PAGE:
A research team from Columbia Engineering’s Creative Machines lab developed a synthetic soft muscle that has a strain density 15 times larger than natural muscle and can lift 1,000 times its own weight that could propel soft robotics creation forward.
According to the study “Soft Material for Soft Actuators” published in Nature Communications, the material solves an ongoing challenge in creating lifelike soft robots because it doesn’t require an external compressor or high voltage equipment to expand. To achieve the desired high actuation stress and high strain properties, previous muscles relied on the external signal generators, which couldn’t be miniaturized to create robots that move or work independently.
“We’ve been making great strides toward making robots minds, but robot bodies are still primitive,” professor of mechanical engineering and lab lead Hod Lipson said in a press release. “This is a big piece of the puzzle and, like biology, the new actuator can be shaped and reshaped a thousand ways. We’ve overcome one of the final barriers to making lifelike robots.”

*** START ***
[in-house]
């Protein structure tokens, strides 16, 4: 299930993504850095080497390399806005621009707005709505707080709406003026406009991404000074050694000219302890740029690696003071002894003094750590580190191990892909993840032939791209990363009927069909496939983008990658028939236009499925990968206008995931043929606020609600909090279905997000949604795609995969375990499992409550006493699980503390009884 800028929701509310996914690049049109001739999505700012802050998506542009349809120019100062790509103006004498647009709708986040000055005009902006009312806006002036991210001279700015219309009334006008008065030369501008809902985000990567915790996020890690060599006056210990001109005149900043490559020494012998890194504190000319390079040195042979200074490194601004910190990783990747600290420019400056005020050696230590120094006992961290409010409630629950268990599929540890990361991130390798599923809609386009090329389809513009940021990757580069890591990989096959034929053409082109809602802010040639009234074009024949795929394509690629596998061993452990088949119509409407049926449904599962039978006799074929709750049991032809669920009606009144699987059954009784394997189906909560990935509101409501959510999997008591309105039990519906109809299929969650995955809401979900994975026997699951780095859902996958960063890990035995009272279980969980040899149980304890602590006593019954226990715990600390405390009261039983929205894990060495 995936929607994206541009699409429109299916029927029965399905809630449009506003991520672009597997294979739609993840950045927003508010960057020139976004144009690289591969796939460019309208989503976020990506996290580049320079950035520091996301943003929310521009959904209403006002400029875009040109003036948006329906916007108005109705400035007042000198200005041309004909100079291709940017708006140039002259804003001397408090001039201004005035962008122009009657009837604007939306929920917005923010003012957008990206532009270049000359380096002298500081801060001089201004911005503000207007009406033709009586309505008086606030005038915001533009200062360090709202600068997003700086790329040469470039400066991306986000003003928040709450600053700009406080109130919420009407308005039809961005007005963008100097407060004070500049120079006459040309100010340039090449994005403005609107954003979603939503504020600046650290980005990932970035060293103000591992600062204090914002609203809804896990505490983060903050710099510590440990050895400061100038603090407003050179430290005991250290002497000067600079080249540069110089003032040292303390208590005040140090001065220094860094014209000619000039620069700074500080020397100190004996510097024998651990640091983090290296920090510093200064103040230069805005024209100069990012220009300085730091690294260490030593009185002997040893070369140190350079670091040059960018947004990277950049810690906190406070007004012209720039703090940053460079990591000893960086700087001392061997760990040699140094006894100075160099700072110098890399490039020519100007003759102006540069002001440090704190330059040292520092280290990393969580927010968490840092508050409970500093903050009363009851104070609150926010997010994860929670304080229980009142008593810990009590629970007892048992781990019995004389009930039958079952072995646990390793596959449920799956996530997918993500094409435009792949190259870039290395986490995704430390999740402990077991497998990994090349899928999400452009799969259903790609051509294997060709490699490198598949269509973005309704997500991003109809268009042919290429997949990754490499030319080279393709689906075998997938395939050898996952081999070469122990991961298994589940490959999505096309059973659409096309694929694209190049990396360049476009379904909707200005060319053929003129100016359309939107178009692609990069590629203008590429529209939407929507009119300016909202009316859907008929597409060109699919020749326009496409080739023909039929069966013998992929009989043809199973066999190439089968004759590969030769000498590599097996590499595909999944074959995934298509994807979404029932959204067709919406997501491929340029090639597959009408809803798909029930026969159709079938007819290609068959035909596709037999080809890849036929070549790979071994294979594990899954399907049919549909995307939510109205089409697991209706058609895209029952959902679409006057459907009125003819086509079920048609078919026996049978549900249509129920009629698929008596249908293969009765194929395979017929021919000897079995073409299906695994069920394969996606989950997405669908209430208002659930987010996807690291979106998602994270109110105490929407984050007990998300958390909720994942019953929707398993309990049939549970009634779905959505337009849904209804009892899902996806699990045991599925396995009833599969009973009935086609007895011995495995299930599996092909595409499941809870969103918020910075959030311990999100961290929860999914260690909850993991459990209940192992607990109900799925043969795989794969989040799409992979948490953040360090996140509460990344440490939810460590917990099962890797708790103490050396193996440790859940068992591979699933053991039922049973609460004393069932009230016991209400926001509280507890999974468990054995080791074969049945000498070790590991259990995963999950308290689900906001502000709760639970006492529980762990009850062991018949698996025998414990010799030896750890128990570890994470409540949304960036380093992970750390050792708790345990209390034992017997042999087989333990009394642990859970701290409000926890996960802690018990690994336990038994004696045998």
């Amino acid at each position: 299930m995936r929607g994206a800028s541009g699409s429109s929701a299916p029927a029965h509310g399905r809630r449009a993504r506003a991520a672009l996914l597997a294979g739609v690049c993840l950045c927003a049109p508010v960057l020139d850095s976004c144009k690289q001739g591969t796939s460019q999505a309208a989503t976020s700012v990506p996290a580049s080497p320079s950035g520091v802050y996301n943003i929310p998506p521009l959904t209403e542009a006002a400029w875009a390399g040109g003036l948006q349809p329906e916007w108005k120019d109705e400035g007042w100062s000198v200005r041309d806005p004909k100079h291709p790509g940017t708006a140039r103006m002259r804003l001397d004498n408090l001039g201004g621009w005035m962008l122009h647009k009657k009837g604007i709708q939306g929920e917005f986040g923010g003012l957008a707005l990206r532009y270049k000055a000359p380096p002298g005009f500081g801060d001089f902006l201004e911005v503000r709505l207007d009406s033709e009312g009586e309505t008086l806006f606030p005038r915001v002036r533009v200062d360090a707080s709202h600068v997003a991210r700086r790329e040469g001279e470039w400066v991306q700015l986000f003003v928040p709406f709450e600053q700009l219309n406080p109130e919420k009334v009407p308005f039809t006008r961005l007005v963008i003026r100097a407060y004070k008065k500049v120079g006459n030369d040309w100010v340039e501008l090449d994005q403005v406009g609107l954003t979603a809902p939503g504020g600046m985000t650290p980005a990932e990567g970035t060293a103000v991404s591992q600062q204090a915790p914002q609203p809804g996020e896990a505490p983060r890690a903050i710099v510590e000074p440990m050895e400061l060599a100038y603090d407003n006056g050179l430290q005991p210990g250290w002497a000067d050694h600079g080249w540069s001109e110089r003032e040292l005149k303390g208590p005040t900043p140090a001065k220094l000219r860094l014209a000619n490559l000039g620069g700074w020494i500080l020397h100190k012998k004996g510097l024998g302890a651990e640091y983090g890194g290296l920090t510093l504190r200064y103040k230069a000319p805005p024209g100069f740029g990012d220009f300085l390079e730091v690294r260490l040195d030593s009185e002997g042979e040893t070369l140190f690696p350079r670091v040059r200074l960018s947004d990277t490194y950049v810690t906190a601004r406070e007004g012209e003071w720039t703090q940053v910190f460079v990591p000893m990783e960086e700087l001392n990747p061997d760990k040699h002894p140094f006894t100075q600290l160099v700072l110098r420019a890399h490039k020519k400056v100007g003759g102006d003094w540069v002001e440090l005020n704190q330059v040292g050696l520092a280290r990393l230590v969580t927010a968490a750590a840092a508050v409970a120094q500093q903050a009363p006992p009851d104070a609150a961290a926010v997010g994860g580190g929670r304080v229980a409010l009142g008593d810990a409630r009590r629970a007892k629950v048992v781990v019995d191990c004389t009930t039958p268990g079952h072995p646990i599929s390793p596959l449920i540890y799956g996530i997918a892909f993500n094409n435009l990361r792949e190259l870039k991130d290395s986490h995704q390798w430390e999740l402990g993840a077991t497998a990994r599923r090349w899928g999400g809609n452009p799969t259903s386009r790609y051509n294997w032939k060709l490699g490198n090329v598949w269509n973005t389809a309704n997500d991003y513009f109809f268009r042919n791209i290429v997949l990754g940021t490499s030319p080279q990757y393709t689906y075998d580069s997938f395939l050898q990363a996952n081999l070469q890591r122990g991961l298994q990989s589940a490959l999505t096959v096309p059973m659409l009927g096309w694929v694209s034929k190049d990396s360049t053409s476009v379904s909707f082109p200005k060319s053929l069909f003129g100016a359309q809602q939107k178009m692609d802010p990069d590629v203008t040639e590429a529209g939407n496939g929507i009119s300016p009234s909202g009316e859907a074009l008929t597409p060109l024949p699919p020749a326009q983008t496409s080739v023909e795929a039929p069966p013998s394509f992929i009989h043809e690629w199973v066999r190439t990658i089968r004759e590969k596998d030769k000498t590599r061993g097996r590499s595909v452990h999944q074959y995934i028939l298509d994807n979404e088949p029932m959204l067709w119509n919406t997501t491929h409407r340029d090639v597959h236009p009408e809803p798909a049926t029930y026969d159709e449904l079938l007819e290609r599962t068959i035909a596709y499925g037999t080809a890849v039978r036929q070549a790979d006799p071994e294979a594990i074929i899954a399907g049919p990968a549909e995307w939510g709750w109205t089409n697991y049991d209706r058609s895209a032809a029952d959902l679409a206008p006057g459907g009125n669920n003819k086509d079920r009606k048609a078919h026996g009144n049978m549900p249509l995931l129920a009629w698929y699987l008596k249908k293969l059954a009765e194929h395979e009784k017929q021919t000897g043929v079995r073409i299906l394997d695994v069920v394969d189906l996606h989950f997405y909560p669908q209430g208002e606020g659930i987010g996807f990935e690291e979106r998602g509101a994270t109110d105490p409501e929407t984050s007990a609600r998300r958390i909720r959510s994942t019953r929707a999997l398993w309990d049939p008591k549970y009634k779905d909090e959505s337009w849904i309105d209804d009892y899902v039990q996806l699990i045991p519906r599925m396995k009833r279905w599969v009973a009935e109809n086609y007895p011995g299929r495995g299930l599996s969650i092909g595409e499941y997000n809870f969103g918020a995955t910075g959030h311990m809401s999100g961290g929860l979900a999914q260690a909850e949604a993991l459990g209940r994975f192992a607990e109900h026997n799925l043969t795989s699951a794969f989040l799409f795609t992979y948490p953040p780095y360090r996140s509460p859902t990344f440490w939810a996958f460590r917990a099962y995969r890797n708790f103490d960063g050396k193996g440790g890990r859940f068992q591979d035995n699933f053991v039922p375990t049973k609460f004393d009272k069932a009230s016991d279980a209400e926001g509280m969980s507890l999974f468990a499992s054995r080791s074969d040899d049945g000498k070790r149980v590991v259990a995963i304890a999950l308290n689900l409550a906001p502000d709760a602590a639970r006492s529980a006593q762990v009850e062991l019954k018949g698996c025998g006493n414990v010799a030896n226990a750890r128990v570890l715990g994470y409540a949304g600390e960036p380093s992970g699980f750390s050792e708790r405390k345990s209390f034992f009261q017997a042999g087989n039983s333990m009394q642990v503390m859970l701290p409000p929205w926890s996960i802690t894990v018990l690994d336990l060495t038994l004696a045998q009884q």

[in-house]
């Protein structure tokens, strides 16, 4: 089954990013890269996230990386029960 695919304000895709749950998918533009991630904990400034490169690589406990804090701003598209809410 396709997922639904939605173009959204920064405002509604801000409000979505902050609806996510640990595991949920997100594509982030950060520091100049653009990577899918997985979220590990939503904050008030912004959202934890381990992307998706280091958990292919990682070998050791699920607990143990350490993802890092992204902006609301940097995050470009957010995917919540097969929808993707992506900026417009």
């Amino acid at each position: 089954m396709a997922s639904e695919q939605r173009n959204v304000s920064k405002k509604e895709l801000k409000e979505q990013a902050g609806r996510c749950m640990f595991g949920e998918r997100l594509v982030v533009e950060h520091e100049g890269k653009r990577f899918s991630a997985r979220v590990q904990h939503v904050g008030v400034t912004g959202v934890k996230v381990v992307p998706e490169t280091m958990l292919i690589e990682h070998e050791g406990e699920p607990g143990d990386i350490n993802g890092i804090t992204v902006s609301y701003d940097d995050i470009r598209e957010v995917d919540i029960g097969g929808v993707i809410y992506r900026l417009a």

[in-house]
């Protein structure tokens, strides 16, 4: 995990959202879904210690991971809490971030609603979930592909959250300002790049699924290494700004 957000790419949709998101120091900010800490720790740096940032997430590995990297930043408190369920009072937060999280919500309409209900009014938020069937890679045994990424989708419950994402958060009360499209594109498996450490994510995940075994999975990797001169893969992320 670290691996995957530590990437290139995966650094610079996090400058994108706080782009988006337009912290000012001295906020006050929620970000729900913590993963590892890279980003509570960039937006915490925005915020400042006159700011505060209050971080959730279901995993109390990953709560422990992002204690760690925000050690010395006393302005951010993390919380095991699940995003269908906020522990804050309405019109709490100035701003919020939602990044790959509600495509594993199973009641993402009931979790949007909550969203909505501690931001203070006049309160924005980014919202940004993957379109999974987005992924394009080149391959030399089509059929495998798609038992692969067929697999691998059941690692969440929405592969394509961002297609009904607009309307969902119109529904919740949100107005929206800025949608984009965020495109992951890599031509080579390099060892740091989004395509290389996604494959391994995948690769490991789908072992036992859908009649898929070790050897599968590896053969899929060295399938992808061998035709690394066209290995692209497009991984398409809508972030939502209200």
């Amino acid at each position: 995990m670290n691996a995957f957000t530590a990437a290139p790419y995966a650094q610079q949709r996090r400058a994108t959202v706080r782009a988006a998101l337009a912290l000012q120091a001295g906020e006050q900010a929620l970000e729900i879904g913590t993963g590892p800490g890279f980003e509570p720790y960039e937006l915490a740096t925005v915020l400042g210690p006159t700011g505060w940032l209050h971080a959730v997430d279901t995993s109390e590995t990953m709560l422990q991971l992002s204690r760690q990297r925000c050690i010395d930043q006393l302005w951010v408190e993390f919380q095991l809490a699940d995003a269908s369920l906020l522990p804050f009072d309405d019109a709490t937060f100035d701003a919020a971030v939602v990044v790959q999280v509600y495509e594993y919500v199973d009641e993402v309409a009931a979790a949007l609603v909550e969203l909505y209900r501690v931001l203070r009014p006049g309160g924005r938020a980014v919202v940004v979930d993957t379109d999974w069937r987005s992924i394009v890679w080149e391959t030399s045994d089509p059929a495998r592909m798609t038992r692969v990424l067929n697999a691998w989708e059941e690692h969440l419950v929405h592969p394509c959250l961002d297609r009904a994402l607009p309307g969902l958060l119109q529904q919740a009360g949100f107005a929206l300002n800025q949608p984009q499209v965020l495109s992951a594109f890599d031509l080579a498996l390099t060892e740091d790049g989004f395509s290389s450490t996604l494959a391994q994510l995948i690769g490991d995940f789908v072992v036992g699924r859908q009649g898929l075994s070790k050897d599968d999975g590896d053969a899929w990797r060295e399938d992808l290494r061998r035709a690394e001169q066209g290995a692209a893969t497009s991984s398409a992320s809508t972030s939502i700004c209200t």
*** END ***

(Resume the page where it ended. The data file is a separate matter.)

To create an actuator with the desired characteristics, researchers 3D printed the artificial muscle from material of a silicon rubber matrix with ethanol micro-bubbles distributed throughout. The material is easy, cost-efficient and safe to make.
The unit is electrically actuated using a thin resistive wire and low power and can perform a range of motion tasks through computer controls.
“Our soft functional material may serve as robust soft muscle, possibly revolutionizing the way that soft robotic solutions are engineered today,” lead author Aslan Miriyev said in the statement. “It can push, pull, bend, twist, and lift weight. It’s the closest artificial material equivalent we have to a natural muscle.”
The researchers plan to continue development by increasing the muscle’s response time and shelf life and studying how to use artificial intelligence to control the muscle.
Soft robotics are created to replicate natural motion to perform small tasks and to better cooperate with humans. They are expected to be especially helpful in industries like manufacturing and healthcare, which require high amounts of human-robot interaction.